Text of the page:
One can only imagine the confusion and terror of being attacked by something that would've gently eaten out of Snow White's hands. The burglar was apparently after the homeowner's guns and likely wasn't expecting a squirrel to go, well, nuts on him. It gets even better though.

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This article originally appeared on 07.22.21


As if a Canada goose named Arnold isn't endearing enough, his partner who came looking for him when he was injured is warming hearts and having us root for this sweet feathered couple.

Cape Wildlife Center in Barnstable, Massachusetts shared the story on its Facebook page, in what they called "a first" for their animal hospital.


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via Pexels

Three different types of blood donations.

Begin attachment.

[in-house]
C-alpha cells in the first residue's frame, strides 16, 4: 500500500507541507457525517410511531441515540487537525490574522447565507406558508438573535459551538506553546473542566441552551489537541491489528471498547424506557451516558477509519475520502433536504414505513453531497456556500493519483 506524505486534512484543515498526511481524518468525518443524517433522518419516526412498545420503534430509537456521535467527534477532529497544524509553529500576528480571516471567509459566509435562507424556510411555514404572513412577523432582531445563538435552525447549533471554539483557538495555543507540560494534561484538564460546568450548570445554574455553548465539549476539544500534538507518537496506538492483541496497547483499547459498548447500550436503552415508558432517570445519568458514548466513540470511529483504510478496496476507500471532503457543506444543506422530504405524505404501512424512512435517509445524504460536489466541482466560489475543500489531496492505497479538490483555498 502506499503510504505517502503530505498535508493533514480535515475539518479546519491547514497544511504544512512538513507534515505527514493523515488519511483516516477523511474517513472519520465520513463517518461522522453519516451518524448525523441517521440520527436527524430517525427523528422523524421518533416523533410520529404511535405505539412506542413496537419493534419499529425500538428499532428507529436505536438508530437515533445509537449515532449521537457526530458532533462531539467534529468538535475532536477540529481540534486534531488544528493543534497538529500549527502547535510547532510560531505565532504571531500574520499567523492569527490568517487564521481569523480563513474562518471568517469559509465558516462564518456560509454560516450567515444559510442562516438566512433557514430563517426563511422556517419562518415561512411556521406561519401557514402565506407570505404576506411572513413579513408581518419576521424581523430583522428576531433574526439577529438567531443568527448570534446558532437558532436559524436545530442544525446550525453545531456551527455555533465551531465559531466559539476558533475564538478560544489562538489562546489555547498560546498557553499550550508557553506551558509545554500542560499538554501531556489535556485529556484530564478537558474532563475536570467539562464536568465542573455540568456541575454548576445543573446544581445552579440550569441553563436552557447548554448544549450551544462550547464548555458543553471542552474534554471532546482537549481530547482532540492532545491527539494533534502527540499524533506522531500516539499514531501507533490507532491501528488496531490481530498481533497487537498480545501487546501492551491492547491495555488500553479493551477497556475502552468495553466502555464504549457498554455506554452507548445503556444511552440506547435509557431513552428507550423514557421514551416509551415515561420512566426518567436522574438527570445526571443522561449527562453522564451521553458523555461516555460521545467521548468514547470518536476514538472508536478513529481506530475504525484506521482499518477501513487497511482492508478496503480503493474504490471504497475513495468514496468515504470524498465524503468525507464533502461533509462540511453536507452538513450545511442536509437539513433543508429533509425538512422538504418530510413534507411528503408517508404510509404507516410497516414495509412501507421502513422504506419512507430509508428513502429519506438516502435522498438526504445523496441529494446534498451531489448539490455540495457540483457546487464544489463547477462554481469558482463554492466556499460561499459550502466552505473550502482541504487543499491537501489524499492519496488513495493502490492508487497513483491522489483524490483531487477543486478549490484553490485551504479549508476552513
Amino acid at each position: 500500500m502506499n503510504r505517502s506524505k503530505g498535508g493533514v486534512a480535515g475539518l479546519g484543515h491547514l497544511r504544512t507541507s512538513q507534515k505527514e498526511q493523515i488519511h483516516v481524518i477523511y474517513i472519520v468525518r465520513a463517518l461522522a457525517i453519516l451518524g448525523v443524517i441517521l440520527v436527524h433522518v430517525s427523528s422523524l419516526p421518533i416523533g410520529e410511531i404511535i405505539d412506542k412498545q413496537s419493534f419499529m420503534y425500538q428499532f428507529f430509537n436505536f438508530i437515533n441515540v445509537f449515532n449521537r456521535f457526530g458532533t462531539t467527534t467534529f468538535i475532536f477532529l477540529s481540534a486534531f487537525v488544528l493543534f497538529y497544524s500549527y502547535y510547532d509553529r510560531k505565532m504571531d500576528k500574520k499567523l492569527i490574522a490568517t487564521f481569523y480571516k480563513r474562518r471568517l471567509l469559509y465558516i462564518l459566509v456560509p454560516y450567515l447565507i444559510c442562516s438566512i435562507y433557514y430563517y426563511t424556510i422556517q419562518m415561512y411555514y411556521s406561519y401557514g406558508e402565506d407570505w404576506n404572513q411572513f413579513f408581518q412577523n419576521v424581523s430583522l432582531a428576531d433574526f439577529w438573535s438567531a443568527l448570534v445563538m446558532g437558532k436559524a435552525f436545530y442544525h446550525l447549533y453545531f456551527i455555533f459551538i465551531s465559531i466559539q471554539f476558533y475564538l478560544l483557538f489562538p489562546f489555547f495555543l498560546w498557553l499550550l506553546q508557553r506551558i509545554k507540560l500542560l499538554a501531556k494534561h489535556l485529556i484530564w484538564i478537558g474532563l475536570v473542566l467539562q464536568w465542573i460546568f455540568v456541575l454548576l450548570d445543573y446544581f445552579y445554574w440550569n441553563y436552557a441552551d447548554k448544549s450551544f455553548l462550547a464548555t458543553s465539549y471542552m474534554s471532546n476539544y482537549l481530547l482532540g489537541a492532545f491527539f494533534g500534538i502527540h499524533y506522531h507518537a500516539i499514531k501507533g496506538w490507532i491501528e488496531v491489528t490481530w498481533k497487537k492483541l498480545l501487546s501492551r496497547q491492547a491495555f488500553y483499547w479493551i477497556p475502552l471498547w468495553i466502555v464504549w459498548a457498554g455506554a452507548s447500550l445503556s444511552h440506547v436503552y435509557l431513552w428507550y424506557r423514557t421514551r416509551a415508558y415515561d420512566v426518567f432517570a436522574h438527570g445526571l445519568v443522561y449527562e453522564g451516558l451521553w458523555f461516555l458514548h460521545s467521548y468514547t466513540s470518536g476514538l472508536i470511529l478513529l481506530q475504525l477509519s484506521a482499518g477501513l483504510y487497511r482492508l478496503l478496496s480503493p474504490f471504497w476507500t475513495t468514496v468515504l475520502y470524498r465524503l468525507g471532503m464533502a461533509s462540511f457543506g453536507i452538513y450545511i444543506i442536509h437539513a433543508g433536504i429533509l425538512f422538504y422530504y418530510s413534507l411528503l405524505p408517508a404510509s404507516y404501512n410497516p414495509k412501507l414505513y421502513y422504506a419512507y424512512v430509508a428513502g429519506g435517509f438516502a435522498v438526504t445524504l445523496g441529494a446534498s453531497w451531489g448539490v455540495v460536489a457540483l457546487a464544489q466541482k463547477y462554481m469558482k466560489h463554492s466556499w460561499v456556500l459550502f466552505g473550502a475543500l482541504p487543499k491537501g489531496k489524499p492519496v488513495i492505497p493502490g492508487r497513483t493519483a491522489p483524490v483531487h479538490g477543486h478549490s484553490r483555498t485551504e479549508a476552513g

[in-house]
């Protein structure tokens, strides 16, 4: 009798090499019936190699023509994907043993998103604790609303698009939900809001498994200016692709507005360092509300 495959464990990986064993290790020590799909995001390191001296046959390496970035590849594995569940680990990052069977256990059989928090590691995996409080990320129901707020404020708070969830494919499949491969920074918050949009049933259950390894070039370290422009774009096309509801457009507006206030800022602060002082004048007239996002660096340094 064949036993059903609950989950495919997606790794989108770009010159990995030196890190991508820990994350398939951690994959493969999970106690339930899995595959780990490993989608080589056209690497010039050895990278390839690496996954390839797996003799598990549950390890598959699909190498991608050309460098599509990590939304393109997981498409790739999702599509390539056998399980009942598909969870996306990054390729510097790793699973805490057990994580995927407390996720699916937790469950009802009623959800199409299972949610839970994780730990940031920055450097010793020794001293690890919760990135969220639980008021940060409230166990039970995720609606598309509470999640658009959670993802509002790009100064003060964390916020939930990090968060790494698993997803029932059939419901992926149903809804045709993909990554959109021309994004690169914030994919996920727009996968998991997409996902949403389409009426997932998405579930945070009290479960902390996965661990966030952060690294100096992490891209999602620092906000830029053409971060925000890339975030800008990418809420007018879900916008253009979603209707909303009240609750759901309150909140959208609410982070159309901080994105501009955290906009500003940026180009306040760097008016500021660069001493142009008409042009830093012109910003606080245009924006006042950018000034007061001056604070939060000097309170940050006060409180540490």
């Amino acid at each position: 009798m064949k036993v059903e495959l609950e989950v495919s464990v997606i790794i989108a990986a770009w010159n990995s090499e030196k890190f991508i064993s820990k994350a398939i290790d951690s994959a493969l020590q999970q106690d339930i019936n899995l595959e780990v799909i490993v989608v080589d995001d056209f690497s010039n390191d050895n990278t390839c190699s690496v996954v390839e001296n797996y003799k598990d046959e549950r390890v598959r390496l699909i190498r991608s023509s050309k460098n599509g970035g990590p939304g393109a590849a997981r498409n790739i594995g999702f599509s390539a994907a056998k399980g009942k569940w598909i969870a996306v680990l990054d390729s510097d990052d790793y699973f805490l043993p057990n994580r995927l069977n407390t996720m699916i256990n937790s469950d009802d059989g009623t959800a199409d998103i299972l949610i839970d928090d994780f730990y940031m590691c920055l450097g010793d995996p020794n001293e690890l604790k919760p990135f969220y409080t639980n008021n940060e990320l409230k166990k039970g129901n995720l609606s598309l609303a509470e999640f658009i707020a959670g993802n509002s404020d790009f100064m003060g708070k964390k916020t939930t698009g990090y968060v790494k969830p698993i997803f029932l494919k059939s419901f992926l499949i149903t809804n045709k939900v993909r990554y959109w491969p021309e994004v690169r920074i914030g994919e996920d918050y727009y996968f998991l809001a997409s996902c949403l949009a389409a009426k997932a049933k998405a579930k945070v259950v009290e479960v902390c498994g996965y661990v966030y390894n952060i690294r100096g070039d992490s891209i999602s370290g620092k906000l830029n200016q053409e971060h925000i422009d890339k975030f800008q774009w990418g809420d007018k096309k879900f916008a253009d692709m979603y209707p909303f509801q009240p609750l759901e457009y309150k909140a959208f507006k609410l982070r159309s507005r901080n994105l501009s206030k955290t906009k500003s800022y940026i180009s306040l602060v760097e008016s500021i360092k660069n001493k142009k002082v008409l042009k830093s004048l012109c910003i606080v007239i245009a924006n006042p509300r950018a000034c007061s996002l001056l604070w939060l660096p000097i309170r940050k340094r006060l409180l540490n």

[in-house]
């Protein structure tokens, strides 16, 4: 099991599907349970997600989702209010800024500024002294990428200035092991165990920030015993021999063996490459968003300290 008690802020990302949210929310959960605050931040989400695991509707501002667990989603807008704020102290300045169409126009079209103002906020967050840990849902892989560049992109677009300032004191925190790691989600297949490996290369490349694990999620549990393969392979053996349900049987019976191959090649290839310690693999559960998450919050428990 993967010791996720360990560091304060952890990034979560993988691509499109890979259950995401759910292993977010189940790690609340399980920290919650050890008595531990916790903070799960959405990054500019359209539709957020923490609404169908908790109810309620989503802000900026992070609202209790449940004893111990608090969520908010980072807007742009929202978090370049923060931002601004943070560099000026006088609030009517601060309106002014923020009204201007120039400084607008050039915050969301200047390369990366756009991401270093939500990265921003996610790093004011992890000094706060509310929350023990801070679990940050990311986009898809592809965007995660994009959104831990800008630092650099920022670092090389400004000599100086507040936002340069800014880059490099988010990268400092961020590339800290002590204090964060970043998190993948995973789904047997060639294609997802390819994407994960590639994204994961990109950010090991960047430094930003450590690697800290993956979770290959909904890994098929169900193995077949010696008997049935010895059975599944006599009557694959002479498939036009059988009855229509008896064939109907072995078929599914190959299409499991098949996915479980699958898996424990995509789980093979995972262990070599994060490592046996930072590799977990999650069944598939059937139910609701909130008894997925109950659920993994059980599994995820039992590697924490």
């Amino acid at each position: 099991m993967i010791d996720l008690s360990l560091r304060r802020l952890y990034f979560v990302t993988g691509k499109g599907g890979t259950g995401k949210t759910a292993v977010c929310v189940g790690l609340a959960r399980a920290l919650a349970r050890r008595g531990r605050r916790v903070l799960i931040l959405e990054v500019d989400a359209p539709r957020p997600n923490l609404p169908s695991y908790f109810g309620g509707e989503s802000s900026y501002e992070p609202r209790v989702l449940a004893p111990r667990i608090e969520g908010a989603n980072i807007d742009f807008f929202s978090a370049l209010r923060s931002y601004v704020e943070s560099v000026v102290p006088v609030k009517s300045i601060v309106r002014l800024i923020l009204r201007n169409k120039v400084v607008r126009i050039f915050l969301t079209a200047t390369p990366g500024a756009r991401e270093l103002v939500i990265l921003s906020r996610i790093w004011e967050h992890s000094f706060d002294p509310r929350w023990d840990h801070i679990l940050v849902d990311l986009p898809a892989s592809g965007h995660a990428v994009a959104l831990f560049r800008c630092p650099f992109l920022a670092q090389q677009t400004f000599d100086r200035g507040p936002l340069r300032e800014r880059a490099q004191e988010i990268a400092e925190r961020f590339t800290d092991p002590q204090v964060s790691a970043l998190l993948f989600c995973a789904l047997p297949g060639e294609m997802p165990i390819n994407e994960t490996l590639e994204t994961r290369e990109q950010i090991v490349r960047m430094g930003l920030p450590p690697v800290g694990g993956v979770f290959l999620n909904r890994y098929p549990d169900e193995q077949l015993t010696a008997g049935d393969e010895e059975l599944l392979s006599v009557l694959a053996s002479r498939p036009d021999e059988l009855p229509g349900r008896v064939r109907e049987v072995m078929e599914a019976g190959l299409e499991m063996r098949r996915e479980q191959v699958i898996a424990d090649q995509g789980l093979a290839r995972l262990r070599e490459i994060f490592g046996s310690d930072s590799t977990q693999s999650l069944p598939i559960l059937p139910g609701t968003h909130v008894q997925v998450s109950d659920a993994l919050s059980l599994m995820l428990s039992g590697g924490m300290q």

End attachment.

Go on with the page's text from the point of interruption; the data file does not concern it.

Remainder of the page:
The AIDS epidemic that began in the early '80s cast a stigma on all men who have sex with men, regardless of their HIV status. The idea that gay and bisexual men were somehow dangerous to the general public because of a health crisis in their community added to the stigmatization that already came with being LGBTQ.

In 1983, the Food and Drug Administration (FDA) banned all men who have sex with men from donating blood. This rule stood until 2015 when the FDA lifted the lifetime ban for gay and bisexual males and limited it to men who had homosexual sex within the past year.

In 2020, the FDA eased restrictions on men who have sex with men again, due to a blood shortage caused by the COVID-19 pandemic. The abstinence period was shortened from a year to three months.